Sky News recently posted an article explaining AC/DC’s firm stance on online downloading and how the legendary rock group would never allow their songs to be available for download.
Says guitarist Angus Young:
"I know the Beatles have changed but we’re going to carry on like that... For us it’s the best way. We are a band who started off with albums and that’s how we’ve always been… We always were a band that if you heard something (by AC/DC) on the radio, well, that’s only three minutes. Usually the best tracks were on the albums."
It’s interesting to note that AC/DC’s stance on making music available for download is based on the idea that they want their listeners to hear the album all the way through from beginning to end. While this makes perfect sense if you’re listening to Pink Floyd’s Dark Side of the Moon, a concept album, or any progressive rock band, AC/DC’s music strikes me more as the short rock single that makes for a perfect radio spot.
Either this hard-line position on legal online downloading signifies a severe lack of economic judgment and willful ignorance to the way the music world currently operates or it represents a principle that the band wants to keep at any cost. Prince claimed that “the Internet’s completely over” in what appeared to be a streak of sheer stupidity. AC/DC, on the other hand, might be less afraid of technology and are just purists when it comes to the consumption of their music. Obviously they know that many people will just download their music illegal anyway, but they prefer to remain steadfast nonetheless out of respect for themselves and the music they created.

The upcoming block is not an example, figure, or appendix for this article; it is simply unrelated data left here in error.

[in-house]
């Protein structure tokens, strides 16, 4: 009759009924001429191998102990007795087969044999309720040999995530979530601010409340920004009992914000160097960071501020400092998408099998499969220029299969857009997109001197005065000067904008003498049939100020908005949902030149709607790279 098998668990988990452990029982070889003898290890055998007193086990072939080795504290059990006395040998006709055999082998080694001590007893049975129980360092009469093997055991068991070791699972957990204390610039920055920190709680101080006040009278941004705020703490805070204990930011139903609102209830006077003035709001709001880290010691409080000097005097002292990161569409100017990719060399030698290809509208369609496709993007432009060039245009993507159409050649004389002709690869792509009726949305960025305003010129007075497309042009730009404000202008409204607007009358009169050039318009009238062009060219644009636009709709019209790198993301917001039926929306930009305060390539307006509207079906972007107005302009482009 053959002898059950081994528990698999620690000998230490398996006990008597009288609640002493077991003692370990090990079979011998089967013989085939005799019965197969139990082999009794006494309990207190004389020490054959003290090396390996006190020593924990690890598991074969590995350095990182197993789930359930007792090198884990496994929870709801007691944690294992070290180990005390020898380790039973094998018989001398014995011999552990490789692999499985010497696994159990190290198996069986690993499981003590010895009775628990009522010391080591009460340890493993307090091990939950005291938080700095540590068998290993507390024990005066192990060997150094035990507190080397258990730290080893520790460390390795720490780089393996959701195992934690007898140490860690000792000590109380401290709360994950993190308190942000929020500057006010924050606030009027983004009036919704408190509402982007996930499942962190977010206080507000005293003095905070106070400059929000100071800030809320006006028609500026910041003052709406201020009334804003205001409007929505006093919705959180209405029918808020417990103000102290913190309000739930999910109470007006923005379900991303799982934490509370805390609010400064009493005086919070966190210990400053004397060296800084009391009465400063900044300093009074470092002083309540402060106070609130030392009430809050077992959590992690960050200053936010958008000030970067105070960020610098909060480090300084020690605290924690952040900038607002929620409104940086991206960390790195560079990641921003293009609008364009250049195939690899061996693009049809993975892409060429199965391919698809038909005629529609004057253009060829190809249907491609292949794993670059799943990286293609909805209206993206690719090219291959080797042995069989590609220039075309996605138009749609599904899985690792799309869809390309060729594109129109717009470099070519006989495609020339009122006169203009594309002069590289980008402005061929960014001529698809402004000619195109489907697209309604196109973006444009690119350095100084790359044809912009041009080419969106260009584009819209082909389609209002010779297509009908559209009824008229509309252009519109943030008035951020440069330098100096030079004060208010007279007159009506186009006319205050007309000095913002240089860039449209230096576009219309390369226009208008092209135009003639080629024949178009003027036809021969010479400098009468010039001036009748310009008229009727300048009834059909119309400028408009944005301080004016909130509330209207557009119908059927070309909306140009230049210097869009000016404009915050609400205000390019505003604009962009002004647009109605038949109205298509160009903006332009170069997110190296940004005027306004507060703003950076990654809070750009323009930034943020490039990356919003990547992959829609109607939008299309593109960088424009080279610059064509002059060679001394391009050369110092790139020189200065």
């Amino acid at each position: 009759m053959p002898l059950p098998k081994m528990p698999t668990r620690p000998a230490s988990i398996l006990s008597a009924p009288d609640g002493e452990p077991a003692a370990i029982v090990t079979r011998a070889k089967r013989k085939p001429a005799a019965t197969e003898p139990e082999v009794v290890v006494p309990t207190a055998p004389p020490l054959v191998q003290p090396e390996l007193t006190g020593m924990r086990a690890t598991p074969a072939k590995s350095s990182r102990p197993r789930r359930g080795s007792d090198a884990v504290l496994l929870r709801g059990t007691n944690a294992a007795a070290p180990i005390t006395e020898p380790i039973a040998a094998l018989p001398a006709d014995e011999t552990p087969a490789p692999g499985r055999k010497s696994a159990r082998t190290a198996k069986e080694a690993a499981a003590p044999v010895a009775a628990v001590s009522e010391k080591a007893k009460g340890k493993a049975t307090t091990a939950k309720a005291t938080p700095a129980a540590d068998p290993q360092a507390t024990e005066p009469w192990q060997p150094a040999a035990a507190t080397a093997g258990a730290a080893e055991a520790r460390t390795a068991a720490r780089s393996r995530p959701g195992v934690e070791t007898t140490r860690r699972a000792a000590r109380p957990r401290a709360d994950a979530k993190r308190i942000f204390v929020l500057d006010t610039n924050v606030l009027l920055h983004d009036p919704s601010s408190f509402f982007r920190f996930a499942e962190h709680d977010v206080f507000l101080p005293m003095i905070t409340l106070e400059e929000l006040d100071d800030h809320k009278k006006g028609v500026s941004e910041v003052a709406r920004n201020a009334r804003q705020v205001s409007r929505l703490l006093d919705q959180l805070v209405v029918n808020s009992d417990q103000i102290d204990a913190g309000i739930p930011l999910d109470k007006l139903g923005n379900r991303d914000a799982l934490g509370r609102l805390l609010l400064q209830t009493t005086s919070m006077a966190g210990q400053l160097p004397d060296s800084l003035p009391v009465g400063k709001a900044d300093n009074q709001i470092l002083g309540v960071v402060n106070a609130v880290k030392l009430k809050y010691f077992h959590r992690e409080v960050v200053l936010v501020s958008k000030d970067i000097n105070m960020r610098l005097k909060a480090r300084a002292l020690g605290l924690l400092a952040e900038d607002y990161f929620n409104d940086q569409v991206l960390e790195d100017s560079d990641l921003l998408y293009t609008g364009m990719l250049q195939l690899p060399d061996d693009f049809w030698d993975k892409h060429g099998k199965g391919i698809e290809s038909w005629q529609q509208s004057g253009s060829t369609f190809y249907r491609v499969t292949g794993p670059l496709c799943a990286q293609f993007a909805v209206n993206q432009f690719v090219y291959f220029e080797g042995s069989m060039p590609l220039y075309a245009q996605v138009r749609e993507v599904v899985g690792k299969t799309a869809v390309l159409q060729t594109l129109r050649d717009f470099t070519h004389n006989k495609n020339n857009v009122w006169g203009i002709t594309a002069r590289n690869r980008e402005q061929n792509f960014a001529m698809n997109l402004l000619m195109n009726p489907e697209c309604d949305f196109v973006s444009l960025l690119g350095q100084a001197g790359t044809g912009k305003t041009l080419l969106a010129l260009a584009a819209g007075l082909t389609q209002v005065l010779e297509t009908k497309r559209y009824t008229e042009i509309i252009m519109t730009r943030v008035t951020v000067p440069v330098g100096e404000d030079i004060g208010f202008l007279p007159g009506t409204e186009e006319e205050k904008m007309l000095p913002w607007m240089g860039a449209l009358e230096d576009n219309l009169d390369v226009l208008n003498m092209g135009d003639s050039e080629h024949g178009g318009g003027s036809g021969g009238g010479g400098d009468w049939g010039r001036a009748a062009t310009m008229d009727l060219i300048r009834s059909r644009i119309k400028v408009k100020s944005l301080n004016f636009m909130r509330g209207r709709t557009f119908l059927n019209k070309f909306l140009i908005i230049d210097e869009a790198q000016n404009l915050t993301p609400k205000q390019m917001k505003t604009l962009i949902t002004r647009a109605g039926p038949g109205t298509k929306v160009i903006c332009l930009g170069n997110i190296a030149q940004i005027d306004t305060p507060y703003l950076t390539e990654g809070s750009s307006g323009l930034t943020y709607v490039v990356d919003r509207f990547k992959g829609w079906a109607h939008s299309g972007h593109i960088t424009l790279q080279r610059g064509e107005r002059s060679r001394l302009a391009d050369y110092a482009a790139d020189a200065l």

On the other hand, I think an artist should pick their battles and this doesn’t seem like a battle that needs to be fought. People who buy AC/DC albums the conventional way, in a store or online and in CD form, will often listen to the music on a track-by-track basis with no adherence to song order or album flow. For something as commonplace as an iTunes store or other online download location, AC/DC could be raking in a lot more money while providing their fans and would-be fans a convenient way to consume their music without resorting to illegal measures. At the very least, that appears to be the courteous thing to do in the current music industry climate and in a time where everyone carries around their iPod or smartphone to download and listen to music.